Six essential things to know about teenage acne
Dr. Marc-André Doré
What foods can cause acne? Can changes to your diet help acne? The answer is more complicated than a direct link between certain foods and breakouts. But some foods have long been accused of causing worsening acne.
Sugar, dairy, soy, and even some complex B vitamins top the list. But is there definitive evidence that they cause or exacerbate acne?
Scientists believe that the root of these issues likely has more to do with glycemic content. That means blood sugar spikes from high-glycemic foods are the real issue.
Let’s start by defining high-glycemic foods. These are foods that raise your blood sugar quickly. They include sugary drinks, white bread, fries, and potato chips.
A low-glycemic diet avoids spikes in blood sugar and insulin. It can even help those at risk of developing diabetes or heart disease. Low-glycemic foods include beans, non-starchy vegetables, tropical fruits, steel-cut oats, and brown rice. These foods are filling and don’t cause your blood sugar to rise too quickly.
Researchers around the world have conducted small studies monitoring people with acne as they adopt low-glycemic diets. A weight-loss study in the US incidentally found that most participants reported fewer breakouts when they consumed low-glycemic foods.
Another study discovered that dairy milk might increase the likeliness of acne. But dairy products as a whole haven’t been linked to breakouts. Again, it’s important to note that the existing studies are small and therefore don’t give us enough evidence.
The heart of the issue is the link between blood sugar spikes and inflammation (which dairy and sugar are often singled out for). This inflammation can then cause excess sebum production, which leads to clogged pores and breakouts.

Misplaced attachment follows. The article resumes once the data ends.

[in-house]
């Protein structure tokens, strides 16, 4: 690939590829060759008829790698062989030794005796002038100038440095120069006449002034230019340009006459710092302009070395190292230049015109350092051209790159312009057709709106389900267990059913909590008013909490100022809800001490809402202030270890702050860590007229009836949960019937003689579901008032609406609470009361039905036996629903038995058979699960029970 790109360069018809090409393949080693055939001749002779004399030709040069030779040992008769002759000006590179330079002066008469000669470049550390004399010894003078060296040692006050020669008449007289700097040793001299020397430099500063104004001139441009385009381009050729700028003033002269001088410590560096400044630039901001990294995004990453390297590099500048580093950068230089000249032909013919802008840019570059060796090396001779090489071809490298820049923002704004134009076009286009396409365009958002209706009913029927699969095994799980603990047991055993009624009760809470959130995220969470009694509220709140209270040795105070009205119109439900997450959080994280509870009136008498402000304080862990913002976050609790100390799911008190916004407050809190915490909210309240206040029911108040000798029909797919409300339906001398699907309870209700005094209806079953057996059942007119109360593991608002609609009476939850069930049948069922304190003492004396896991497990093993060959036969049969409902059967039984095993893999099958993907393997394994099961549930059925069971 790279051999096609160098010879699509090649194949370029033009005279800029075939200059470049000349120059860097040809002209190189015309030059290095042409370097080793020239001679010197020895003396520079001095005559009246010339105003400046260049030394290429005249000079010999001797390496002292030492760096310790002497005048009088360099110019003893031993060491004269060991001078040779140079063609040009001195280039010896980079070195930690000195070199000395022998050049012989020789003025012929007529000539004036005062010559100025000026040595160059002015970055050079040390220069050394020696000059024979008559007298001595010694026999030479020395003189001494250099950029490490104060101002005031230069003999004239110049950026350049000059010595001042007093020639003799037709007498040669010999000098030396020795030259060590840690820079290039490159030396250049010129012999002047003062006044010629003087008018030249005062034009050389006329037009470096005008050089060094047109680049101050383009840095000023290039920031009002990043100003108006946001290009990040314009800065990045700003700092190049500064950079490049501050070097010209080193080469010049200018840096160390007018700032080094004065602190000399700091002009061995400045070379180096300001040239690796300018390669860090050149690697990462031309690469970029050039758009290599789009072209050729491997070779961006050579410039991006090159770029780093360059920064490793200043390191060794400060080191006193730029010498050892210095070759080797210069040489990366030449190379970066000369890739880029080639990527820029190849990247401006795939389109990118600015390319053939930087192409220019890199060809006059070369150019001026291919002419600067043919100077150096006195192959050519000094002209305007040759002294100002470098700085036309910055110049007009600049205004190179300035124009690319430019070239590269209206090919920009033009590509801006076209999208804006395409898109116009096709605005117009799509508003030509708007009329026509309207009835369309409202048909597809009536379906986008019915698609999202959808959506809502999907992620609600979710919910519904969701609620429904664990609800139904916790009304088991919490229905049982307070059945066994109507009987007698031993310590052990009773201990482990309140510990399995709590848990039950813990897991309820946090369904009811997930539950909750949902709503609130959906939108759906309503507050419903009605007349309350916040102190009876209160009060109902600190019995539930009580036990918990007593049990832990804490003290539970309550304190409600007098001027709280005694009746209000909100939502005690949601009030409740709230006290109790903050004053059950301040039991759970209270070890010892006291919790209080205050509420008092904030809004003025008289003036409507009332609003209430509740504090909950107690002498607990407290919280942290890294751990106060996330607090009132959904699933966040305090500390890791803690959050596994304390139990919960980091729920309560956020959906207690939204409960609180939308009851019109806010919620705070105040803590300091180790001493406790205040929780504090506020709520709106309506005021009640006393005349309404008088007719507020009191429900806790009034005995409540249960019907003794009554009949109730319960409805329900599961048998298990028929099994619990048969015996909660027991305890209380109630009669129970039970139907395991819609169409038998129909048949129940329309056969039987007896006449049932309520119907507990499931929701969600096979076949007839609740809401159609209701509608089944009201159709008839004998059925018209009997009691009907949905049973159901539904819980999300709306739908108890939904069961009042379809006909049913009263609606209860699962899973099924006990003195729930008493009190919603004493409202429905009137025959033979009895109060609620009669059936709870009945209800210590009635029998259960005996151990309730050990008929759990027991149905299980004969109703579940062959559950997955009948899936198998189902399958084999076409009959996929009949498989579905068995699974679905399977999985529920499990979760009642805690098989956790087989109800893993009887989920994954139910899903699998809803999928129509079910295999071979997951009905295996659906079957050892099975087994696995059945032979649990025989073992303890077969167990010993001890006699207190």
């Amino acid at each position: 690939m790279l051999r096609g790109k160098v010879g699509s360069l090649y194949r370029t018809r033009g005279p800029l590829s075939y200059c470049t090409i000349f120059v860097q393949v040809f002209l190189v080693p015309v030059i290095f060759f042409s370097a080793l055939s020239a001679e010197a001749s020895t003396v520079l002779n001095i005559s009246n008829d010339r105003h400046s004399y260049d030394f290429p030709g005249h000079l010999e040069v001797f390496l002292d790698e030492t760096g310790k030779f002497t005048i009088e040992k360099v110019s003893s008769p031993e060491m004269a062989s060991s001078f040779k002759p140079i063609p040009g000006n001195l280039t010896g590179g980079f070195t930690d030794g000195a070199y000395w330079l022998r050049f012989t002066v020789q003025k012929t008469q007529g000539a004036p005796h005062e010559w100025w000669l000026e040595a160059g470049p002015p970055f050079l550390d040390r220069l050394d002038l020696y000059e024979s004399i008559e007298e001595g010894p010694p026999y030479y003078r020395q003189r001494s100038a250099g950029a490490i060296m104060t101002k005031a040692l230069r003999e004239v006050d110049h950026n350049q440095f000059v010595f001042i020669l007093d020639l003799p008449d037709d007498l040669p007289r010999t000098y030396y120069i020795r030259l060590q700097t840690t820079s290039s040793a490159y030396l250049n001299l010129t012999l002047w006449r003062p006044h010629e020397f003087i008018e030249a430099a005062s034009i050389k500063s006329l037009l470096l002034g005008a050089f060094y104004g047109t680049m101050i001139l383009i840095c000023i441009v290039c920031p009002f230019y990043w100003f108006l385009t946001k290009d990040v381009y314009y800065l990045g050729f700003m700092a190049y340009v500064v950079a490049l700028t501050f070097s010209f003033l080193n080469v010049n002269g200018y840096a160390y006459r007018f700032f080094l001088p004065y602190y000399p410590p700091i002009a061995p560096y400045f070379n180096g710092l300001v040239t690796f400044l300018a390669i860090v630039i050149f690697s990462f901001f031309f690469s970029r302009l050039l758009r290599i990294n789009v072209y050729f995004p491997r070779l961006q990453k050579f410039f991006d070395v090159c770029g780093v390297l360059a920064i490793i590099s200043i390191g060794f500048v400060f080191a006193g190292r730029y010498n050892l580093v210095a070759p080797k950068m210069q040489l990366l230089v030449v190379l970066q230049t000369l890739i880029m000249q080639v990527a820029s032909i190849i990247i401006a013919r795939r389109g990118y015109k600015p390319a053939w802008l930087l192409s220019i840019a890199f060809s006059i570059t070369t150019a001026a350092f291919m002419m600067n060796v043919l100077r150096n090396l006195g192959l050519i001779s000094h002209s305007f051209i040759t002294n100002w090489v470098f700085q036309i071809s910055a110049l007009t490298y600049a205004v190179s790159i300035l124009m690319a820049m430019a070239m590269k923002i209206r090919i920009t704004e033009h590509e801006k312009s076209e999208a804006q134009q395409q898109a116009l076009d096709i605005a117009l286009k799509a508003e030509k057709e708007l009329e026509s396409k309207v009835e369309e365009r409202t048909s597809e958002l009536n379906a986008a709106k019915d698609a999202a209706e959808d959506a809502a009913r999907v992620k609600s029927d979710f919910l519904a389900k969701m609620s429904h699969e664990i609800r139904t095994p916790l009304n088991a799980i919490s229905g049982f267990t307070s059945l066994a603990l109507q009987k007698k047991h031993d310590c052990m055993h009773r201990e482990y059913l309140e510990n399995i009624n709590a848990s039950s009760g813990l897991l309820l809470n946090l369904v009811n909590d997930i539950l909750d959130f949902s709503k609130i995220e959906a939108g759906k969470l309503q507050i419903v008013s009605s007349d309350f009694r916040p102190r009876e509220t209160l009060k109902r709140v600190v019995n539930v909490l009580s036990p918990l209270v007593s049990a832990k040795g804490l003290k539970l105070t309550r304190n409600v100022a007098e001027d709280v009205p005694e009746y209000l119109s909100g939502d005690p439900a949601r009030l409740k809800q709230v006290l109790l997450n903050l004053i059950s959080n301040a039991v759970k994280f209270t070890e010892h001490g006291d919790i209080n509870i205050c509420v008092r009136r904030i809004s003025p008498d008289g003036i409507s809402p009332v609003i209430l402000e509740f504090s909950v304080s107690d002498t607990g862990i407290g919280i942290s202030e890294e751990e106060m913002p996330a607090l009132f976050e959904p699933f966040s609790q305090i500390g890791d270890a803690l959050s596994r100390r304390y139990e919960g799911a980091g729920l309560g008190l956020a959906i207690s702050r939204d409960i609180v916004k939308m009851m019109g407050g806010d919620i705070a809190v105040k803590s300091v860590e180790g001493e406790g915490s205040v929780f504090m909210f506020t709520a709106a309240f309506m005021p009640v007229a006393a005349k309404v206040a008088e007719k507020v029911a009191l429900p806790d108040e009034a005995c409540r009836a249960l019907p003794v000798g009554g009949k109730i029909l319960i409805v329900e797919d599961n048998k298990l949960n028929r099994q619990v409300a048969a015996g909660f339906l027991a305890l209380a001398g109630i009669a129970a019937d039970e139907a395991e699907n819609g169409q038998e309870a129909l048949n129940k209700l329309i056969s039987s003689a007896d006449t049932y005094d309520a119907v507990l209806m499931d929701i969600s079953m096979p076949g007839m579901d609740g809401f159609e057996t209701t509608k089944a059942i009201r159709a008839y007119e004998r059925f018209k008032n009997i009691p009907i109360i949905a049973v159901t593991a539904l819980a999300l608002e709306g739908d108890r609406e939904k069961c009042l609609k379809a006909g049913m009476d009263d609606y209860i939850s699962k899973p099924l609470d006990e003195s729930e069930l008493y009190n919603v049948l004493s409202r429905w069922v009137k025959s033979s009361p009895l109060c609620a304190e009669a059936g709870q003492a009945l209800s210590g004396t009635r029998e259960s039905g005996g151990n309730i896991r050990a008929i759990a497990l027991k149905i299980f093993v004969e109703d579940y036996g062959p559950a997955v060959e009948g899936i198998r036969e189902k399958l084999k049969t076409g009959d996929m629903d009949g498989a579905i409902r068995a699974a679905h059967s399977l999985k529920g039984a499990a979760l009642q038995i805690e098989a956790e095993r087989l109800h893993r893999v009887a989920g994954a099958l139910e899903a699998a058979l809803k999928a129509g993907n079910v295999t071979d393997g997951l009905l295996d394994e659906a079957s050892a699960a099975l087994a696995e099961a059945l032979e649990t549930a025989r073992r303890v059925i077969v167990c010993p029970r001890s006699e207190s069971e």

As you can see, the connection between the food you eat and your skin is far from simple cause and effect.
What about supplements? They’re all the rage on fitness and wellness social media. But can supplements cause you to break out?
Let’s take a look at complex B vitamins. You’ve probably heard of vitamin B7 or biotin. It’s popular for its hair, skin, and nails benefits.
It’s important to note that there isn’t much evidence linking biotin to acne. But there might be something to B7’s link to pantothenic acid or vitamin B5.
Biotin may cause your body to absorb less vitamin B5, which plays a major role in your skin barrier. So too much B7 just might leave your skin more susceptible to acne.
Vitamin B12 is something our body needs to produce red blood cells. In 2015, one study found that injectable B12 can affect the metabolism of acne-causing bacteria living on the skin. Another study linked oral B12 to inflammation and P.acnes—bacteria known for causing acne—since it can change the metabolism of bacteria living on your skin.
There are two different types of B12: methylcobalamin and cyanocobalamin (the synthetic form). If you’re worried about breakouts or already have acne-prone skin, stick to the synthetic form. Most importantly, consult your doctor before starting a supplement that your body might not need or respond well to.
If you find that certain foods or supplements appear to affect your skin, try eliminating them for a while. Just remember that a change in your diet alone won’t cure your acne. Instead, focus on:
Keeping inflammation down
Consuming nutritious low-glycemic foods when you can
Using gentle products designed for acne-prone skin consistently
We tend to see acne as a part of being a teen or adolescent. But acne can also appear later in life. Regardless of your age, here’s how to recognize when it might be time to consult with a dermatologist:
Over-the-counter treatments are ineffective.
Your pimples are cystic and/or painful.
Your breakouts are affecting your mental health.
A dermatologist can assess the type of acne you’re dealing with. They’ll also be able to prescribe medication (including retinoids and antibiotics) if needed.
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Dr. Marc-André Doré
Dr Marc-André Doré